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US presidential candidate Donald Trump leaves after a joint press conference with Mexican President Enrique Pena Nieto (out of frame) in Mexico City on August 31, 2016. Donald Trump was expected in Mexico Wednesday to meet its president, in a move aimed at showing that despite the Republican White House hopeful's hardline opposition to illegal immigration he is no close-minded xenophobe. Trump stunned the political establishment when he announced late Tuesday that he was making the surprise trip south of the border to meet with President Enrique Pena Nieto, a sharp Trump critic. / AFP / YURI CORTEZ (Photo credit should read YURI CORTEZ/AFP/Getty Images)
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Story highlights

"Mexico does not believe in walls. I've said time again," Peña Nieto said

Trump said a meeting would have been "fruitless" and reiterated Mexico must pay for the wall

(CNN) —  

Mexican President Enrique Peña Nieto on Thursday canceled a meeting with US President Donald Trump that had been set for next week after renewed tensions erupted over Trump’s plan to build a wall on the border.

“This morning we have informed the White House that I will not attend the meeting scheduled for next Tuesday with the POTUS,” Peña Nieto tweeted.

Earlier Thursday morning, Trump had tweeted that it would be better to skip the meeting if Peña Nieto continued to insist Mexico would not pay for the wall – something the Mexican leader had said as recently as Wednesday evening.

“If Mexico is unwilling to pay for the badly needed wall, then it would be better to cancel the upcoming meeting,” Trump tweeted and in an earlier tweet he noted the US’s trade deficit with Mexico and what he said were the American job losses caused by NAFTA.

Trump spoke about the cancellation during remarks at a gathering of congressional Republicans in Philadelphia.

Trump said that he and the Mexican president had mutually agreed to scrap their planned get together, and he repeated his position that the US won’t fund the wall.

“Unless Mexico will treat the US fairly, with respect, such a meeting is fruitless, and I want to go a different route,” Trump told House and Senate GOP lawmakers. “I have no choice.”

“Border security is a serious, serious issue and a national problem,” Trump said. “Most illegal immigration is coming from our Southern border.”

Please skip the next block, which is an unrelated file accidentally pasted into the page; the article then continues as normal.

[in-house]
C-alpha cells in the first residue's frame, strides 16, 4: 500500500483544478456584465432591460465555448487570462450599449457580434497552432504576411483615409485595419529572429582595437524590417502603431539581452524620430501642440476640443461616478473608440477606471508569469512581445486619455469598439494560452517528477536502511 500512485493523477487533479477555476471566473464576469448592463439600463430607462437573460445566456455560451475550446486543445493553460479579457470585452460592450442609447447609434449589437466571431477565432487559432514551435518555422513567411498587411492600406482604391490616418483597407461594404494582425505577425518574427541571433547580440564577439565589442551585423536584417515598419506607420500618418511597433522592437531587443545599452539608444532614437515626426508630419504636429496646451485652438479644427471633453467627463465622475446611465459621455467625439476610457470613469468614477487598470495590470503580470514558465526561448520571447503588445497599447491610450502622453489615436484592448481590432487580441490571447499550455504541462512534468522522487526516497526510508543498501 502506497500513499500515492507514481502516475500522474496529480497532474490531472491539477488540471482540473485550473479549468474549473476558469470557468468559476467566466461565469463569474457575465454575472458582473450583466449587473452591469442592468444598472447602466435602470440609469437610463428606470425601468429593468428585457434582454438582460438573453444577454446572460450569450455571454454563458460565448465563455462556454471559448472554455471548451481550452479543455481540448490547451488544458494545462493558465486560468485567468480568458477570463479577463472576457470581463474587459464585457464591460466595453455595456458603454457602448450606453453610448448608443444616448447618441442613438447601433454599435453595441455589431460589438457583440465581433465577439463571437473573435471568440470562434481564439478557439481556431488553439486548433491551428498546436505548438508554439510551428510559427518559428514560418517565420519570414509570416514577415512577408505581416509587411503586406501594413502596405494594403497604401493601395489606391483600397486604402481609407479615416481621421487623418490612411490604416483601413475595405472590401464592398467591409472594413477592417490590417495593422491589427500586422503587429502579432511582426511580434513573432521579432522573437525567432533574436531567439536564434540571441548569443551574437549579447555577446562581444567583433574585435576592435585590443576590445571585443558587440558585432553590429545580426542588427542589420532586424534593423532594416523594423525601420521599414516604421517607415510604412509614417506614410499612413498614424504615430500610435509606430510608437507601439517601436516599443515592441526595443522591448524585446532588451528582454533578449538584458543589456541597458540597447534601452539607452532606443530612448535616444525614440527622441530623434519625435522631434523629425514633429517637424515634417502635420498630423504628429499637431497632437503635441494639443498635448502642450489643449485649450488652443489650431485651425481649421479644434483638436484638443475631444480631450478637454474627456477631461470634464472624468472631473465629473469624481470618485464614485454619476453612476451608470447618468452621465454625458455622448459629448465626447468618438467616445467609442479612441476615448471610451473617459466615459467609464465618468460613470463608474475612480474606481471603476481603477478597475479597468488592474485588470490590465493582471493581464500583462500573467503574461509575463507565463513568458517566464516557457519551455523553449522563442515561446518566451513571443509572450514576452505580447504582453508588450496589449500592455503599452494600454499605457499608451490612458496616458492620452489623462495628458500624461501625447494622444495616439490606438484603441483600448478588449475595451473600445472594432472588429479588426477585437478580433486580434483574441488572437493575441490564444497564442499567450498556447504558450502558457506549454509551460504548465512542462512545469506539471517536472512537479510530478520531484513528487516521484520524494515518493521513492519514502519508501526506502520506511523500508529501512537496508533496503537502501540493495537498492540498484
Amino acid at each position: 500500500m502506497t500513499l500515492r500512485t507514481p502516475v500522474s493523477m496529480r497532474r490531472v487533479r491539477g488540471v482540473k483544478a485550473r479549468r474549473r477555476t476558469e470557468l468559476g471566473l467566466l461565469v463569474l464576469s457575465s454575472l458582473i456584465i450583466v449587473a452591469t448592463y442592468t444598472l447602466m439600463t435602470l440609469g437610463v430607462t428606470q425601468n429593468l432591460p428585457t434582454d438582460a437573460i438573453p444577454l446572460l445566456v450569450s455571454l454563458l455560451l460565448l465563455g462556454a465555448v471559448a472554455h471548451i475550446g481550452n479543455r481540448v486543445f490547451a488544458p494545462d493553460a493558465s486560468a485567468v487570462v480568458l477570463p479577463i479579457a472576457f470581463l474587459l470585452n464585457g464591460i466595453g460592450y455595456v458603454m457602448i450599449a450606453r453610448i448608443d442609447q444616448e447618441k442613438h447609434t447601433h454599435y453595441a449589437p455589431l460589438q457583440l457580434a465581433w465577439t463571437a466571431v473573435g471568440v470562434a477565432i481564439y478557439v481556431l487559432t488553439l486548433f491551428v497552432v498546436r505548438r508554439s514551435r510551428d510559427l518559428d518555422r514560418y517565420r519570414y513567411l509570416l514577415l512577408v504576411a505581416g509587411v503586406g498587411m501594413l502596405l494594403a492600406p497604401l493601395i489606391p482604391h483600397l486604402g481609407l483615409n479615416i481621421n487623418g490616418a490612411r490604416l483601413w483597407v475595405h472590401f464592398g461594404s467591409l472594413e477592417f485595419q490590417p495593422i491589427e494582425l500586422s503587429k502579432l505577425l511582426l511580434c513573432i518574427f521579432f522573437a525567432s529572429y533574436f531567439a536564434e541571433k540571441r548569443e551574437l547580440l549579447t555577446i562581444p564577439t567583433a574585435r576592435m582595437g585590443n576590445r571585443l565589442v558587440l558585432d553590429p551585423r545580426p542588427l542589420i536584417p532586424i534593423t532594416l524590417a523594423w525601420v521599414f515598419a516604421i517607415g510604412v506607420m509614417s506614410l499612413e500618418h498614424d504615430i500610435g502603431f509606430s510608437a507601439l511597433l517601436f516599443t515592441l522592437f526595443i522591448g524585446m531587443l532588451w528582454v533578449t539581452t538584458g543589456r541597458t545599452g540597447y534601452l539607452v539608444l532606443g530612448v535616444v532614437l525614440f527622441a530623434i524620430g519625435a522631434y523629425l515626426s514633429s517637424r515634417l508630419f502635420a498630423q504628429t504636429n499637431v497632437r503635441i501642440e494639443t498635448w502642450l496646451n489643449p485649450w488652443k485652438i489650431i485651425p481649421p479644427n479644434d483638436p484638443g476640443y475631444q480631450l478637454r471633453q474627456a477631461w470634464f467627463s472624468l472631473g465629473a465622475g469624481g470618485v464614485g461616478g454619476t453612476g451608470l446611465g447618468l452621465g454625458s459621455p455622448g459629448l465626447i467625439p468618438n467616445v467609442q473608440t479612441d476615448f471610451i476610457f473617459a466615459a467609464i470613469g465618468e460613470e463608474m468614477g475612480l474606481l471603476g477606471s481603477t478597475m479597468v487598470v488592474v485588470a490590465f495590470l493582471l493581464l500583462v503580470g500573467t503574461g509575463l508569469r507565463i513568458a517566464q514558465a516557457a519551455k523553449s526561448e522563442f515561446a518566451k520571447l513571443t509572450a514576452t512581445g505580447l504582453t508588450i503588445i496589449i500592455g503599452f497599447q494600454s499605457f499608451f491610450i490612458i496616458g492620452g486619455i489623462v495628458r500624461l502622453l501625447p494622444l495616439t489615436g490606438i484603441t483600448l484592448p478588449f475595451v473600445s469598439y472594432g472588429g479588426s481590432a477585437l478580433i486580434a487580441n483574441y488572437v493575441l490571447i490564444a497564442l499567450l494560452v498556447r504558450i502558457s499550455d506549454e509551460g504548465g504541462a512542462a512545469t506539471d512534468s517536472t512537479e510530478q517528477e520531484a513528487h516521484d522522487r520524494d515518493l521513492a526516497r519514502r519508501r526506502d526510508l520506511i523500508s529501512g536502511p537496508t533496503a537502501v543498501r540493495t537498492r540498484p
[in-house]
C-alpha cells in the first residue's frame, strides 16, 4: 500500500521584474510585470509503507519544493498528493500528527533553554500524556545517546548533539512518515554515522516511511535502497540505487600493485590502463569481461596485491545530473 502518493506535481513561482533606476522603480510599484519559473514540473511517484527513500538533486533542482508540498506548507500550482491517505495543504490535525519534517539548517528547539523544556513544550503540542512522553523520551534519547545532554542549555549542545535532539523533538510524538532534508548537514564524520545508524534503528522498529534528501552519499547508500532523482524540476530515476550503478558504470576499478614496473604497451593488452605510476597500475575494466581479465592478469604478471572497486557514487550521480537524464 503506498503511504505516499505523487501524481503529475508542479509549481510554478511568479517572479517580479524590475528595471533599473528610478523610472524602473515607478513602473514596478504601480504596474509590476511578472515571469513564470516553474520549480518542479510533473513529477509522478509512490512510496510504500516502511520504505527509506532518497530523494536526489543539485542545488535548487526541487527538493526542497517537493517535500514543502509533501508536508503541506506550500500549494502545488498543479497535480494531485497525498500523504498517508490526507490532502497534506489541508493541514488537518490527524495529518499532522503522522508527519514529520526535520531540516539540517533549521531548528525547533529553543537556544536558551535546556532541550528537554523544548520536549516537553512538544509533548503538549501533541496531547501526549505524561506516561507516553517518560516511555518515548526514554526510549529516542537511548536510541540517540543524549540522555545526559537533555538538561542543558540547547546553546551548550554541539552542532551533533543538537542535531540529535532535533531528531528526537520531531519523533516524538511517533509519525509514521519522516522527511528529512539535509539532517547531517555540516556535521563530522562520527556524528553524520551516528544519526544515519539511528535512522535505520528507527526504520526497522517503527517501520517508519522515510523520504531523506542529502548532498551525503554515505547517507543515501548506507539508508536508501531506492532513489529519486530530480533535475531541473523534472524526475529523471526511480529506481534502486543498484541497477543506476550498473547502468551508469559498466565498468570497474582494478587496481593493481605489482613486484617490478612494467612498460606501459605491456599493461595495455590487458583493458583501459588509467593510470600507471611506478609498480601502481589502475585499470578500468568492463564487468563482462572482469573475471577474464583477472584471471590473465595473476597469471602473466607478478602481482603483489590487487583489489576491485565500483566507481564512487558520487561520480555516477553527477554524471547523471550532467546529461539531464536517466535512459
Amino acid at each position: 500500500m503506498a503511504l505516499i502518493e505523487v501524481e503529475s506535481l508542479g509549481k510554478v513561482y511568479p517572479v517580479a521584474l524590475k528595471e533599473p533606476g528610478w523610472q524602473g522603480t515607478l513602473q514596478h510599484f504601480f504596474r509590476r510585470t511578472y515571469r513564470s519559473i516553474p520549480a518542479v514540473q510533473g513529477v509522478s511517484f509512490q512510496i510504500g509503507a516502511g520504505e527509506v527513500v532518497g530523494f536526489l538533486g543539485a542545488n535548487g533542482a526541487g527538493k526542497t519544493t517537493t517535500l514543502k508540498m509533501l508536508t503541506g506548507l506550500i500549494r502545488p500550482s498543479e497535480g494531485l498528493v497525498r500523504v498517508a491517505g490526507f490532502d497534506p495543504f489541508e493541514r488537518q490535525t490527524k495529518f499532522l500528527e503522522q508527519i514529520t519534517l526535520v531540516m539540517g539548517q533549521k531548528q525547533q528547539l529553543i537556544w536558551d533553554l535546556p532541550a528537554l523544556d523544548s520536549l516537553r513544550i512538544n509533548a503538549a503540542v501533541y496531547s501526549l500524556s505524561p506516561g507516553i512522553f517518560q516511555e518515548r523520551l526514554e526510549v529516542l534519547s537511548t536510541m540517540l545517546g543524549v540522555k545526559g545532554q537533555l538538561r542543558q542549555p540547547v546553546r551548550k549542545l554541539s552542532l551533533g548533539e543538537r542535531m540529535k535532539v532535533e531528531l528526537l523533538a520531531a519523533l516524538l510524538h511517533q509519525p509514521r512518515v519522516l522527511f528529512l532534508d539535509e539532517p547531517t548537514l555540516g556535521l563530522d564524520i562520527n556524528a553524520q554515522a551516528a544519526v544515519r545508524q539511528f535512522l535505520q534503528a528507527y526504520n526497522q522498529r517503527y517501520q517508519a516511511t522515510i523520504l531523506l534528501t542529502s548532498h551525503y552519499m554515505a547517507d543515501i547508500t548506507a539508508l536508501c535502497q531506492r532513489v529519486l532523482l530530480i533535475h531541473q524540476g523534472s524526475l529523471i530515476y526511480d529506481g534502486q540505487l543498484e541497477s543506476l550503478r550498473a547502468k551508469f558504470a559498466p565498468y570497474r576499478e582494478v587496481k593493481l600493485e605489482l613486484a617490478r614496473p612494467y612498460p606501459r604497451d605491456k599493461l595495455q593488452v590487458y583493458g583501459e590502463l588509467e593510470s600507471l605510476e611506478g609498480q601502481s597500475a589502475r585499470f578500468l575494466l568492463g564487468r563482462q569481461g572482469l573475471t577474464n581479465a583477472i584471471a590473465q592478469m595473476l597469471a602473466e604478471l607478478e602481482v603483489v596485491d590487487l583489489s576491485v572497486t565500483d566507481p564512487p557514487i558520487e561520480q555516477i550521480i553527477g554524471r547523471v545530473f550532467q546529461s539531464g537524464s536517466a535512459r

On Wednesday night, Peña Nieto had said at that time he did not see a need to scrap the get together – but he strongly reiterated that his country wouldn’t fund any border wall, which Senate Majority leader Mitch McConnell said Thursday would cost $12-$15 billion.

“President Trump’s insistence that Mexico will pay for the wall has once again just been proven as delusional fiction by the Mexican President,” said House Democratic leader Nancy Pelosi. “The wall is a multi-billion dollar boondoggle in the making, and Republicans should be embarrassed about their brazen hypocrisy in enabling it.”

“Mexico does not believe in walls. I’ve said time again; Mexico will not pay for any wall,” the Mexican president said in a video statement posted to Twitter and translated by CNN from Spanish.

The back-and-forth between the two leaders began last year during the first days of the Trump campaign when he called some Mexicans entering the US criminals and rapists and tensions lingered throughout the 2016 contest. They escalated sharply over the last 24 hours when Trump took executive action on Wednesday to begin the process of erecting a wall.

The President announced that move while a high-level Mexican delegation was visiting the White House – the first foreign representatives to come since Trump took office – for meetings with top officials, including Chief of Staff Reince Priebus and adviser Jared Kushner.

One member of the delegation, Mexican Foreign Minister Luis Videgaray, who had led talks between his government and the Trump transition team, was in his car on his way to meetings at the Department of Homeland Security on Thursday when he suddenly decided he would not attend.

“We will work to schedule a future meeting and will continue to keep the lines of communication and partnership open,” said DHS Spokeswoman Gillian Christensen.